Undocumented teen in legal limbo over her right to an abortion


HARI SREENIVASAN: We turn now to a dramatic
legal case making its way through the federal courts over whether a young undocumented immigrant
has a right to an abortion. Our correspondent Lisa Desjardins has more. LISA DESJARDINS: Last month, U.S. border officials
apprehended a 17-year old girl at the Texas border crossing from Mexico. Pregnant, she asked to get an abortion and
obtained a court’s permission. But due to a policy change by the Trump administration,
U.S. officials detaining her refused to take her to her appointment. Her abortion is currently on hold pending
an appeals court hearing tomorrow. For more on this, we’re joined by Renuka Rayasam. She covers health care for Politico and joins
us now from Austin. Renuka, thank you so much for joining us. Now, this young woman, known as Jane Doe,
she’s 15 weeks’ pregnant right now. Can you tell us more about her precise situation? RENUKA RAYASAM, Politico: Sure. Thank you for having me, Lisa. So, as you mentioned, this girl, she is from
Central America. She crossed the border into the U.S. in September,
and had an official health — had an initial health screening, as all undocumented minors
do when they cross the border, and found out she was pregnant only when she arrived in
the country. And so she had an initial follow-up appointment
today. It was the first time that it was actually
confirmed that she was 15 weeks’ pregnant. And here in Texas, abortion is banned pretty
much after 20 weeks, so she’s in a bit of a tight situation here. LISA DESJARDINS: Now, some people might be
surprised that unaccompanied minors in this country are actually overseen by the Department
of Health and Human Services. What is the argument by HHS and the Trump
administration here for blocking an abortion from this young woman? RENUKA RAYASAM: They have made a couple of
arguments. So, in this specific case, they have said,
we’re not blocking her right to have an abortion, but we’re just not going to facilitate it. And they said, we don’t have to process the
paperwork to let her out of our facility. She could easily go back to her home country
in Central America or find a sponsor in the U.S. And they have also said, as long as she’s
in an HHS shelter — so, this is actually a federally funded shelter that is under contract
with HHS — she has to play by our rules, and our rules are that we don’t want her to
have an abortion. LISA DESJARDINS: And you mentioned our rules. This is actually a change in how HHS administers
policy for these young undocumented immigrants, right? RENUKA RAYASAM: Absolutely. So what came out in court documents is that,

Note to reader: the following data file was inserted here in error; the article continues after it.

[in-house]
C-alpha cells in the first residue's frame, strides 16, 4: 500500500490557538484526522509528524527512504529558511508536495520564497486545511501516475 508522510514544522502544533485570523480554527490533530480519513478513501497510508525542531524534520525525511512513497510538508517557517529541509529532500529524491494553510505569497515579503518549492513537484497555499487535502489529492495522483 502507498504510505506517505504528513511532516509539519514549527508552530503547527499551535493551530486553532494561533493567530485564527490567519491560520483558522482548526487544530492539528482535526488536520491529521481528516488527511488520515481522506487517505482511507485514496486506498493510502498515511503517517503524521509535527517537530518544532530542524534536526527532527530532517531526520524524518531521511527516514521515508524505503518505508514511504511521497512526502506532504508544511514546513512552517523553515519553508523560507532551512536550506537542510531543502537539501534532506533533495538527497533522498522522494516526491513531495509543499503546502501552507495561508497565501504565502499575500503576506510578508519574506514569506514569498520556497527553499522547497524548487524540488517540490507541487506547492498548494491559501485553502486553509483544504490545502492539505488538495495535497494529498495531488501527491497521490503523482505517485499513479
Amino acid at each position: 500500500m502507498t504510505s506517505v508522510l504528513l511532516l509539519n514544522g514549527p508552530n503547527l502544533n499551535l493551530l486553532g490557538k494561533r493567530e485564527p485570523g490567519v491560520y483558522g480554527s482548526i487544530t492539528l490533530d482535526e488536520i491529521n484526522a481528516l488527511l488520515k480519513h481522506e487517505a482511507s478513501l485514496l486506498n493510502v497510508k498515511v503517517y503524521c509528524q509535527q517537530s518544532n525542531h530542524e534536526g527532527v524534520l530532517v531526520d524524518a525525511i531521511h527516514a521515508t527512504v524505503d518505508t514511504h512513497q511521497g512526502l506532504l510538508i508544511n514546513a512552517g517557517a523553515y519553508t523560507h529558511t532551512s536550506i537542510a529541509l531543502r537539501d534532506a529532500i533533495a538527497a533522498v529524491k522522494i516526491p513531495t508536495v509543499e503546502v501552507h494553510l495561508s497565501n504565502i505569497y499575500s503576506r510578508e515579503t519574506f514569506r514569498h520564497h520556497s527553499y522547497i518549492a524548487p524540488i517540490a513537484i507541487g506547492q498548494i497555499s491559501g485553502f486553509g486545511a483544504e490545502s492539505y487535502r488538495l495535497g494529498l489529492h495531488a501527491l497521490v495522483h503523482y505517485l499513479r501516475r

since March, since the Trump administration started taking over this department, they
have put in place a new policy, and they have basically blocked all abortions for unaccompanied
minors in federally funded shelters. And they have gone so far as the director
of the Office of Refugee Settlement, which is the department that is responsible for
these minors, has sent these girls instead to crisis pregnancy centers. The director has personally gotten involved
in one case in San Antonio. He visited a girl in a shelter and tried to
talk her out of an abortion. I have heard from sources that he’s made many
phone calls to these girls and basically tried to talk them out of getting an abortion. LISA DESJARDINS: Renuka, the right to an abortion
is something established by the Supreme Court in this country. What are these lawyers for these young women
saying, and how does it fit into court precedent as we know it? RENUKA RAYASAM: The ACLU is arguing that the
administration here is placing an undue burden on this woman’s right to have an abortion. And, as you mentioned, the Supreme Court has
upheld that right several times and has said that the government can’t place an undue burden
here. And they have said, you know, just because
she’s an undocumented minor doesn’t mean she doesn’t have constitutional rights, such as
the right to an abortion. LISA DESJARDINS: But the argument is that,
because she’s undocumented, she doesn’t have the same rights as the rest of people in America. Right? RENUKA RAYASAM: During oral arguments — I
mean, they lasted for about 45 minutes. And the federal judge really pressed the administration
on this, and the federal judge asked straight out, do you think that undocumented minors
have constitutional rights? And the administration lawyers weren’t really
clear on that point. And the Supreme Court has said that undocumented
minors have constitutional rights, but the administration lawyers weren’t very clear
on whether they agree or not with that statement. LISA DESJARDINS: Renuka Rayasam, thank you
so much, joining us from Austin, Texas. RENUKA RAYASAM: Thank you for having me.

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